I have a billion more pictures I could share, but this post is now the longest in Finny history and I've managed to bypass the short bit of jet lag from 5:30 this morning. So, I'm going back to bed, but will be back to go on about more food, the scariest possible situation for a non-native speaker, a small miracle in the town of Trastevere and my best gardening assignment ever.



  1. I lived this and yet you still manage to have me laughing out loud in front of my computer screen. I read the longest post in Finny history from start to finish...I think my favorite is the photo from really caught a special moment!

  2. Stumbled upon your site looking for pictures of Italy. Love the pictures... What a great site! Have a super day.


  3. Shelley - Ok, so I'm glad we can still laugh about this. What an experience! I think this is an alls well that ends well kind of thing, right? And, it certainly ended well.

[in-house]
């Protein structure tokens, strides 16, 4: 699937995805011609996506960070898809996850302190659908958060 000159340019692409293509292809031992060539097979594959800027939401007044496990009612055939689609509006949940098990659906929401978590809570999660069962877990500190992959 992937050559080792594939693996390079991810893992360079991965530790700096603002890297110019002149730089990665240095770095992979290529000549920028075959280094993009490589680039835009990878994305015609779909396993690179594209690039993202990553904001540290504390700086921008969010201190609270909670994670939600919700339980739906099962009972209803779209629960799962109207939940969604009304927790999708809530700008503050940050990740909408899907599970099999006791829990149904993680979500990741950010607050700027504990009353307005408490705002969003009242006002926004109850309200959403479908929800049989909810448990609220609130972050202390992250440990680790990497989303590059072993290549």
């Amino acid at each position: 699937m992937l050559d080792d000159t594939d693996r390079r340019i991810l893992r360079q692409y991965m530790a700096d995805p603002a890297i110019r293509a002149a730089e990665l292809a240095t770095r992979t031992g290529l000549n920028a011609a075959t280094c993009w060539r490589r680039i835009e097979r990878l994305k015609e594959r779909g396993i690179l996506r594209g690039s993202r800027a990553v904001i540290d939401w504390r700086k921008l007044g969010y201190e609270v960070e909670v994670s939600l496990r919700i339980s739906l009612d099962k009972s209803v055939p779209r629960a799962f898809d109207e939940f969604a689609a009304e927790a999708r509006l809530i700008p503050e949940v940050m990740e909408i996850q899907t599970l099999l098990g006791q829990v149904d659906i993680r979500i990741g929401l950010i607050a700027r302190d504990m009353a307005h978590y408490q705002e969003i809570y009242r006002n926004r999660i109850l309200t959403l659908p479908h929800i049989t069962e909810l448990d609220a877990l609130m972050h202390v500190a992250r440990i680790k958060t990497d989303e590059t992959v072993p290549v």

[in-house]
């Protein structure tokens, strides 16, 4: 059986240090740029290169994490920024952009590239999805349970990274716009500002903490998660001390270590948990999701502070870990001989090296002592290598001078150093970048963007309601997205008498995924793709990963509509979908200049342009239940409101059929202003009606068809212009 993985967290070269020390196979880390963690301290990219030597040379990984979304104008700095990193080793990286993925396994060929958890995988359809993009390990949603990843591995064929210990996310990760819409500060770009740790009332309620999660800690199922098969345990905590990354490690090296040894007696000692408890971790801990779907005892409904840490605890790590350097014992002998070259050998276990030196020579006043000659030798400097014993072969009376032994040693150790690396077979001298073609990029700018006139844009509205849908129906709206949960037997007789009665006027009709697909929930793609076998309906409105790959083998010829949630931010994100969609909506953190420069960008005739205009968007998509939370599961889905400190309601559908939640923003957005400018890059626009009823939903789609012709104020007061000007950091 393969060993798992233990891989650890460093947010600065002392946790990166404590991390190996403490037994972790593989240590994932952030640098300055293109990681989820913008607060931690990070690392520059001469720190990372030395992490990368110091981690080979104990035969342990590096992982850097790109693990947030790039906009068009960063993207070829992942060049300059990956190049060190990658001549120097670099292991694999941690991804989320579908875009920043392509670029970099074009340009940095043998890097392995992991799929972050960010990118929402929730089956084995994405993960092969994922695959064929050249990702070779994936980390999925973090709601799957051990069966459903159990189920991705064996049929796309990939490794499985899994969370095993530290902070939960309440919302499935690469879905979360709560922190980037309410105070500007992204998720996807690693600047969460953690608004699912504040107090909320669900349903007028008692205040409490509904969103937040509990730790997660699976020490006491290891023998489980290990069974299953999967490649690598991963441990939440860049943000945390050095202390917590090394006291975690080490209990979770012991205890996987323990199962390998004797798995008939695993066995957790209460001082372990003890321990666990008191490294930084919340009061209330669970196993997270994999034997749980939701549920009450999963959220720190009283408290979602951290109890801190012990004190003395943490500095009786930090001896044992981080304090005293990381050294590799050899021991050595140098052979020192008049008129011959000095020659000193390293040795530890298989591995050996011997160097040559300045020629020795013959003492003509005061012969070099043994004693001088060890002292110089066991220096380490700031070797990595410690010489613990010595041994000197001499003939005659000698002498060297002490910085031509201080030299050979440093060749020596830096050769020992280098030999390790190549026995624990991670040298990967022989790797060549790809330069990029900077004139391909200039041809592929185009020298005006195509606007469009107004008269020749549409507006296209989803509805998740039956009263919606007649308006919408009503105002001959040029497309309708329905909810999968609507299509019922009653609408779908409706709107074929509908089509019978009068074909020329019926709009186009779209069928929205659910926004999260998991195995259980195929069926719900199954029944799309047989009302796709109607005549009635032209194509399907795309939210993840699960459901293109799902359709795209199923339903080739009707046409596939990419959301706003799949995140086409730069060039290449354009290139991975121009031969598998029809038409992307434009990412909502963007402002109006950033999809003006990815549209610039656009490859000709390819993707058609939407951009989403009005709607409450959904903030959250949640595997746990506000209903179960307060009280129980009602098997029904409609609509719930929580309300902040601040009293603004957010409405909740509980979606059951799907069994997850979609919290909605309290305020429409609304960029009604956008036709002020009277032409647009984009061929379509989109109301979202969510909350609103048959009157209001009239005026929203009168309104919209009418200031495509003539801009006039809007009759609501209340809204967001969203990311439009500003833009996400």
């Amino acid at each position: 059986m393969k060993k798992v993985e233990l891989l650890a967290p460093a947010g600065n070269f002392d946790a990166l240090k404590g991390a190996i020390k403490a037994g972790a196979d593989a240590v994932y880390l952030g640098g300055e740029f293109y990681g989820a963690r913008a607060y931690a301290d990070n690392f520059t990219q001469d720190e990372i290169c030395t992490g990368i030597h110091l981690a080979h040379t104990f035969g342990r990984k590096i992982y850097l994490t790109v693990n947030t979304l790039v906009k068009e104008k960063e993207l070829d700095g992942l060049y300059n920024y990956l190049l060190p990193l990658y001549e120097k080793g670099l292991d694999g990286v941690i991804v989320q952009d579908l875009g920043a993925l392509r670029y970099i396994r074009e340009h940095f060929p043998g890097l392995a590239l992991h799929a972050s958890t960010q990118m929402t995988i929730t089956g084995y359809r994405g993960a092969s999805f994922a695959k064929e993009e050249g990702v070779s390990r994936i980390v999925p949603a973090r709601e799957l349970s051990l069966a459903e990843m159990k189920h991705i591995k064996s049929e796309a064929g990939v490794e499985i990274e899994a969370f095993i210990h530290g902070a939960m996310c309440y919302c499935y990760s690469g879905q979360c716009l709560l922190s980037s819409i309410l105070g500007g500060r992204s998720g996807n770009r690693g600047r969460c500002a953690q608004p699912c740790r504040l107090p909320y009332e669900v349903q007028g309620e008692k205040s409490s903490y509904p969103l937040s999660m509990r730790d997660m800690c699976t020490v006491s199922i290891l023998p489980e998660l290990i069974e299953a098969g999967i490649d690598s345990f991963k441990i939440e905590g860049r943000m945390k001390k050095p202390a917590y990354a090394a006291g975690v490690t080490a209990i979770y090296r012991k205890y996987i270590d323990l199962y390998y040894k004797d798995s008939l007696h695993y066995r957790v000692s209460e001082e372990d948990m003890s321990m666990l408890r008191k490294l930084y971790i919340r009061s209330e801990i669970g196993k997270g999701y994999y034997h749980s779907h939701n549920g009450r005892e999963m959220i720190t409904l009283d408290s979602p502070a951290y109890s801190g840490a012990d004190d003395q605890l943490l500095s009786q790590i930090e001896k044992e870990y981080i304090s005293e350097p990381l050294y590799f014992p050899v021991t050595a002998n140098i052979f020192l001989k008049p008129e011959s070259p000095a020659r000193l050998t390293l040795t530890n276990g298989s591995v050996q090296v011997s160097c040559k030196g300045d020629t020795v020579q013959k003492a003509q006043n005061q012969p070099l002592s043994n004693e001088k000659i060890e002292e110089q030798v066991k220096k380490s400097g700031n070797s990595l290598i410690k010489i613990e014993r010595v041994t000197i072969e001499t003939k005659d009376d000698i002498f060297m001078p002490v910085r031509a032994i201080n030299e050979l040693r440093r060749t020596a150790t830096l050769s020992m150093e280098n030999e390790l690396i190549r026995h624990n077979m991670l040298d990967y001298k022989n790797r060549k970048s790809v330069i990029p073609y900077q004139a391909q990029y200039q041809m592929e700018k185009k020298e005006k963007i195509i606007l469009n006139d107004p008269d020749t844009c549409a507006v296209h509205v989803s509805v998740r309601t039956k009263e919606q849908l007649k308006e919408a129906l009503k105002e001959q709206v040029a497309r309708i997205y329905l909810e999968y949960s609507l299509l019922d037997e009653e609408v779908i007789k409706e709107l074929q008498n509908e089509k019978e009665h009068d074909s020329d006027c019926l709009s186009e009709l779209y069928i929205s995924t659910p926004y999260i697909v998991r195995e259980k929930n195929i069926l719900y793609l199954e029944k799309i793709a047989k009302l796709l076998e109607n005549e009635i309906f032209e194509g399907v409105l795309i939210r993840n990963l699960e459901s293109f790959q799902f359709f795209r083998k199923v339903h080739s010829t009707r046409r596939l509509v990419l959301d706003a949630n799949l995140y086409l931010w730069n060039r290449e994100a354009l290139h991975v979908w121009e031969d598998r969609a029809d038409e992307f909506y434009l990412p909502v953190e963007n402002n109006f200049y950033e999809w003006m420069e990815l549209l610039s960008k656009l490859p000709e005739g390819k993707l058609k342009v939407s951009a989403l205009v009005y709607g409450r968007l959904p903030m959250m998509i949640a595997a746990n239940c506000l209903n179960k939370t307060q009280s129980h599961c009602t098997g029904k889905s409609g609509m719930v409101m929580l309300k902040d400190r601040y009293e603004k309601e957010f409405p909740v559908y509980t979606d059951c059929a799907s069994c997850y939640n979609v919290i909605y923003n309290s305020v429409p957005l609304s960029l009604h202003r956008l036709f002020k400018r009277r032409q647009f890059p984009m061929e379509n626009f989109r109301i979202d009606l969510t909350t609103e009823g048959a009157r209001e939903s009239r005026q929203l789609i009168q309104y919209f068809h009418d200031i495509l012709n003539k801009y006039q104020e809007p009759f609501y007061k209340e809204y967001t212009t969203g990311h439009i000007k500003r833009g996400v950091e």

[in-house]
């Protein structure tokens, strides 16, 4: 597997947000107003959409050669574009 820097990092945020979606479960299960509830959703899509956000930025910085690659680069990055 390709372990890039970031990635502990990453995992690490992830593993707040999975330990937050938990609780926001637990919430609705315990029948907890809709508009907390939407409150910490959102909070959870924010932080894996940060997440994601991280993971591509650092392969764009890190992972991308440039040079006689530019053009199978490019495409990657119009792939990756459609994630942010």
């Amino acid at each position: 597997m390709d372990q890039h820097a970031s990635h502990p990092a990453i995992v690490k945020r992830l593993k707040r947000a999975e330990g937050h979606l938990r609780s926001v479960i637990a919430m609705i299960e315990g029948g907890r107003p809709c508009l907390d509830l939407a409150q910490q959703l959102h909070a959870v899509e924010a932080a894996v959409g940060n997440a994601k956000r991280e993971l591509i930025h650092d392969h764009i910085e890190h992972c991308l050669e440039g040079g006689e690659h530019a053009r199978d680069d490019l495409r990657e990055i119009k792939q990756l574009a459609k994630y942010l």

Nigel - Thanks! Welcome!

    Yes, I tend to take hundreds of photos while I'm in Italy. I'll be posting more this week - Rome, etc. It's hard to take a bad shot of the place.

  4. What great pics, and yes, I'm still jealous.

    The only thing that has me puzzled is the drunk Italian tourists. There seems to be an agreement amongst Italians that appearing drunk in public is a no-no and if you see someone really drunk in public chances are they're American or British.

    Keep the gorgeous pics coming!

    I'm secretly hoping that the permitting and construction onmy new place down in Georgia drags on past April so I can take a quick trip to Italy and get my fix.

  5. Steven - You know, I was a little surprised, too. First, because they were Italian tourists in Italy (which, I guess makes sense since we have American tourists in American cities, too), but also because they were so wild. Who knows!

    Put up some posts on the construction of your new place - I'm sure you already have stories. ;) And since it's bound to drag (it is construction afterall) you should have time to run off to Italy for un cafe e coronetti. Mmmmmmmmm, and maybe some Nutella ;)

  6. The new place probably won't get blogged until after Christmas. The lot is being cleared this week and the architect has sent a site plan, but the actual plans are still being worked on.

    Pasqua in Prati, Baby!

  7. Steven - Well, sounds like your construction is coming along without any snags so far. That's good news!